Thursday, February 14, 2008

Real Retail Sales Suggest Slowdown, Not Recession

The chart above shows the 6-month moving average of the series for real retail sales, adjusted for inflation by the St. Louis Federal Reserve using the CPI, through December 2007. Several comments on this recent CD post mentioned that retail sales were not adjusted for inflation, and the graph above is in response to those comments.

1. Note that the CPI for January won't be released for another week, so it won't be possible to adjust January retail sales until then. But the strong January increase in retail sales following a decline in December suggests that real retail sales in January will probably look good, unless inflation comes in much higher than expected.

2. Note also that real retail sales were negative during the last recession. Although real retail sales growth of +1% at the end of 2007 certainly suggests an economic slowdown, it wouldn't signal a recession unless, and until real retail sales growth approaches zero or went negative.


At 2/14/2008 12:32 PM, Anonymous Anonymous said...

U.S. Treasury Secretary Henry Paulson on Thursday said there will be a big effort to get Americans to file their taxes promptly so that they can qualify for rebates under the new U.S. economic stimulus plan

Hurry, get those rrebates and spend, spend spend Oh and economy is strong, and I belive in a strong dollar and it's contained!

At 2/14/2008 1:53 PM, Anonymous Anonymous said...

Why the 6 month moving average? Real retail sales as of December 2007 are negative year over year.

Haver Analytics

St. Louis Fed

January CPI will have to be less than 3.6% year over year to arrive at a positive January real retail sales y/o/y.

At 2/14/2008 2:40 PM, Blogger SoldAtTheTop said...

Glad to see you update your post... perhaps you should update Larry Kudlow... here is my comment from your post of yesterday...

Professor Perry,

Retail sales is reported in current dollars.

Adjusted for inflation (ticking up notable recently) your chart would look substantially more negative.

Click here for a better chart.

Also, overall retail sales includes items like clothing, food and fuel which are essentially non-discretionary.

Non-discretionary purchasing doesn't tell us much about the state of the consumer as cutting back on food and gas is much harder to achieve than say... flat panel TVs and a new sofa.

To get the best outlook on the consumer, par down the retail sales to include only the discretionary items and things look considerably worse and reflect the weakness that has been being reported by retailers.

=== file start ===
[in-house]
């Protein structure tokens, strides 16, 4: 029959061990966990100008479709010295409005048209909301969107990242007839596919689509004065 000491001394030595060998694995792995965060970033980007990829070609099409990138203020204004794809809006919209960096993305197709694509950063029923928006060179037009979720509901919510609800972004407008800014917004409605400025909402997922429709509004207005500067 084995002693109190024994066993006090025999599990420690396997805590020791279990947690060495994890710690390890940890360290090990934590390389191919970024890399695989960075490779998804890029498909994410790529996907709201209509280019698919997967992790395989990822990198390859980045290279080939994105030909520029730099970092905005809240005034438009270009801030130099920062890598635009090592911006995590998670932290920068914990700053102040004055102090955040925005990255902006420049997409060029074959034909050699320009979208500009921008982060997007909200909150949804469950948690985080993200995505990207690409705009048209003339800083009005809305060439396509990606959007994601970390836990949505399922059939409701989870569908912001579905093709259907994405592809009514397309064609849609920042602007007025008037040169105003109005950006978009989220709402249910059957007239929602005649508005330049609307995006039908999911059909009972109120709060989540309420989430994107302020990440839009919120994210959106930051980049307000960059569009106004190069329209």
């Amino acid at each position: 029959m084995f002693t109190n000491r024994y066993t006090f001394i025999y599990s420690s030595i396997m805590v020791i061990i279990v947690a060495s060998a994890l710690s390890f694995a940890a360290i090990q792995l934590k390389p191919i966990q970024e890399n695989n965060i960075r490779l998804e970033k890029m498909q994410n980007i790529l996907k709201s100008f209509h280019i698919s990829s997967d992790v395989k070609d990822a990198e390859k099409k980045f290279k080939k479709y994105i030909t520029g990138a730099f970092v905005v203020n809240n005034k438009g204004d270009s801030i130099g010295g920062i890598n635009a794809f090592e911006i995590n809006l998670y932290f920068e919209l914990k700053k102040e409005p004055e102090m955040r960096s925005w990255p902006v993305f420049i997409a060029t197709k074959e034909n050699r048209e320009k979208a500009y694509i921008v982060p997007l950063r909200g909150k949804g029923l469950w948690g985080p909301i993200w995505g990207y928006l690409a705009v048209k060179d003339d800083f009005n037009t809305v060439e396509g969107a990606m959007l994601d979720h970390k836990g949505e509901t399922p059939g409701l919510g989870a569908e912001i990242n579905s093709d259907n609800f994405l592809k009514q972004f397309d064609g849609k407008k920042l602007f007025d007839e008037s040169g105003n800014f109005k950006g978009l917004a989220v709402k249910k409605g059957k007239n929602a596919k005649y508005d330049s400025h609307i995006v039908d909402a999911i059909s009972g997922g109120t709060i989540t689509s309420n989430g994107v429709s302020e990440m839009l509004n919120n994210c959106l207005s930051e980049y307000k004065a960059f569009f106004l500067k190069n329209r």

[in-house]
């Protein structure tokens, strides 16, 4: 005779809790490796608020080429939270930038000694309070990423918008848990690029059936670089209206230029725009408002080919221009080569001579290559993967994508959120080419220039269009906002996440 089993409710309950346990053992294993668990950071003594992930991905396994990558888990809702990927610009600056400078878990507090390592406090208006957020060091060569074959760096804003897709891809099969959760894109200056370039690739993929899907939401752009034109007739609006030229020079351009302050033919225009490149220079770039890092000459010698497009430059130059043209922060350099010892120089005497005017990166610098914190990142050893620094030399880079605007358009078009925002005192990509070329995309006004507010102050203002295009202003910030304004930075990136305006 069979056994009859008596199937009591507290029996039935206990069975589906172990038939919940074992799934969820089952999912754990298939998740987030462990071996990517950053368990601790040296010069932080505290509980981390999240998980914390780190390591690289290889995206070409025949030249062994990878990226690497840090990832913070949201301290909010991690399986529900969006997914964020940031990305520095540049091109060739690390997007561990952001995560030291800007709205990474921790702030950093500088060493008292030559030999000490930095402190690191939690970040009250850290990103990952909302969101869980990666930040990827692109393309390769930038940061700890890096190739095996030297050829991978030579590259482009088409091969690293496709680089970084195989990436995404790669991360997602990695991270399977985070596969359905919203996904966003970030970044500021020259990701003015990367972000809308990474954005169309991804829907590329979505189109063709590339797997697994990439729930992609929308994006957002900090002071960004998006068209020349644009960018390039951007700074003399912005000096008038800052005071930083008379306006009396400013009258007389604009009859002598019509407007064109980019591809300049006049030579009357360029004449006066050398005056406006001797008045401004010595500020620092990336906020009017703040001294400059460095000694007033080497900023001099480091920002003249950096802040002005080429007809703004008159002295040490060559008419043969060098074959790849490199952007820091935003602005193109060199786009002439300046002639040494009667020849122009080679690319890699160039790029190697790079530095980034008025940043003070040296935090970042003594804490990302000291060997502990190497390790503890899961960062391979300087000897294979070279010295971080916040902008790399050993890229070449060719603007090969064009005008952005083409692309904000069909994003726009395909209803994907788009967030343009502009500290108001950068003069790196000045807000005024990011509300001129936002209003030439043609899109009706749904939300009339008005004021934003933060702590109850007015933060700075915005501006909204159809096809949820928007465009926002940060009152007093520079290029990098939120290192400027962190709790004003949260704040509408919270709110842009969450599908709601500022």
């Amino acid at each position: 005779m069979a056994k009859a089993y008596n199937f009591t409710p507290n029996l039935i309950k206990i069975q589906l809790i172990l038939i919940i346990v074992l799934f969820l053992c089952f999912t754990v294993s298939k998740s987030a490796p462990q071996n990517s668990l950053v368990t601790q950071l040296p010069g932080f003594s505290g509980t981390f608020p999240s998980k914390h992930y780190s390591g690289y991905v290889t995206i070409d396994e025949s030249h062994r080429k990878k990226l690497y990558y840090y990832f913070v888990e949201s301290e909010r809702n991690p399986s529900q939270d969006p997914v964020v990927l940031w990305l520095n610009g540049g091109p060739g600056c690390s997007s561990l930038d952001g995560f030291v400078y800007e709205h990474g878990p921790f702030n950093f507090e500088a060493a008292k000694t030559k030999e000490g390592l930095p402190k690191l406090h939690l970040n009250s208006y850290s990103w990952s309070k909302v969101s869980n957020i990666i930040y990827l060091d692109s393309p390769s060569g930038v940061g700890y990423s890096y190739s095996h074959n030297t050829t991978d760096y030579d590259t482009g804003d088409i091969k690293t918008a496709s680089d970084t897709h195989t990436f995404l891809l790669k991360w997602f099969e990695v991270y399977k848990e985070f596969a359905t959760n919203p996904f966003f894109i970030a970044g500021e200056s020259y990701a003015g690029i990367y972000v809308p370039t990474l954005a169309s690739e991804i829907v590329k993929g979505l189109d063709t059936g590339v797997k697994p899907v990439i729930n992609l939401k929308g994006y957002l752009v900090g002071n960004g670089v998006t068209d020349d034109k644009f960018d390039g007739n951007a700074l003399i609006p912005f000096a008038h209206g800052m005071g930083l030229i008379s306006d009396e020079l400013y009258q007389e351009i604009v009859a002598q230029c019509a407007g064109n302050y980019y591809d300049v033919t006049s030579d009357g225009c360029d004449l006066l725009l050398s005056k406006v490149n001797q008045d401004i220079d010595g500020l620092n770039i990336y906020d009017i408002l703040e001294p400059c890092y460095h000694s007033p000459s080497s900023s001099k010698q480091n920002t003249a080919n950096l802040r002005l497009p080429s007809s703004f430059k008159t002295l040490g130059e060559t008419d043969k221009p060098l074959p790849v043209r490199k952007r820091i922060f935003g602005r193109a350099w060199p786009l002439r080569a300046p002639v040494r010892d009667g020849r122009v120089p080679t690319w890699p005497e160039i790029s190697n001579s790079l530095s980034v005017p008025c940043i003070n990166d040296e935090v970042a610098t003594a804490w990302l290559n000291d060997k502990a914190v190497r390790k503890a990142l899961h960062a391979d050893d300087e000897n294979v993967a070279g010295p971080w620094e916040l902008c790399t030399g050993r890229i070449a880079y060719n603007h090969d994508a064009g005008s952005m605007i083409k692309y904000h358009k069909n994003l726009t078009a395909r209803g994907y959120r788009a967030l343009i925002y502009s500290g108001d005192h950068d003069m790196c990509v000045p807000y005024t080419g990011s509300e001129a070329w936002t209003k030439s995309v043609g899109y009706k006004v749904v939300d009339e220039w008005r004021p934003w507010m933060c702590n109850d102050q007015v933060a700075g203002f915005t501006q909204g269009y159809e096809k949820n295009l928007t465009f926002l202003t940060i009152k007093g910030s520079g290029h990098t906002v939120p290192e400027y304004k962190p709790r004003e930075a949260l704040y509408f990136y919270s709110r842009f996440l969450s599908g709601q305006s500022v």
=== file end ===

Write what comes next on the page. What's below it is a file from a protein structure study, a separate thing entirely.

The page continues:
At 2/14/2008 3:35 PM, Blogger SoldAtTheTop said...

Professor Perry,

I just read your post a little closer...

Please note that real "discretionary" retail sales (the aggregate of all discretionary items) has, in fact, been negative for thirteen consecutive months.

Here's a link to a chart that compares "real" (blue bars) vs "nominal" (red bars) discretionary retail sales.

Also, keep in mind that even nominal discretionary retail sales has been negative for 6 of the last 13 months.

Further, even the complete retail sales series (including all non-discretionary items) was negative for the last two months when adjusted for inflation.

Please correct Kudlow... its doesn't help anyone to get this stuff wrong.

At 2/14/2008 3:38 PM, Blogger spencer said...

Over the last some 15 years the average annual increase in the CPI
was 2.7% while over the same period the deflator for retail sales as calculated by the BEA experienced average increases of 0.7%.

Deflating by the CPI causes one to significantly under estimate real retail sales growth.

In addition I can not find the chart you are using at Haver. I suspect there is an error at your source of the chart.

Haver reports that as of the December data -- and the January data is not yet available -- the Y/Y change in real retail sales was
plus 2.3%.

At 2/14/2008 5:00 PM, Anonymous Anonymous said... it appears that Haver* and the St.Louis Fed are using the BEA Table 5U and deflating by the CPI to arrive at the negative y/y number. But the BEA uses a different deflator in Table 6U to arrive at a positive y/y number.

The Haver chart came from Ritholtz's The Big Picture blog


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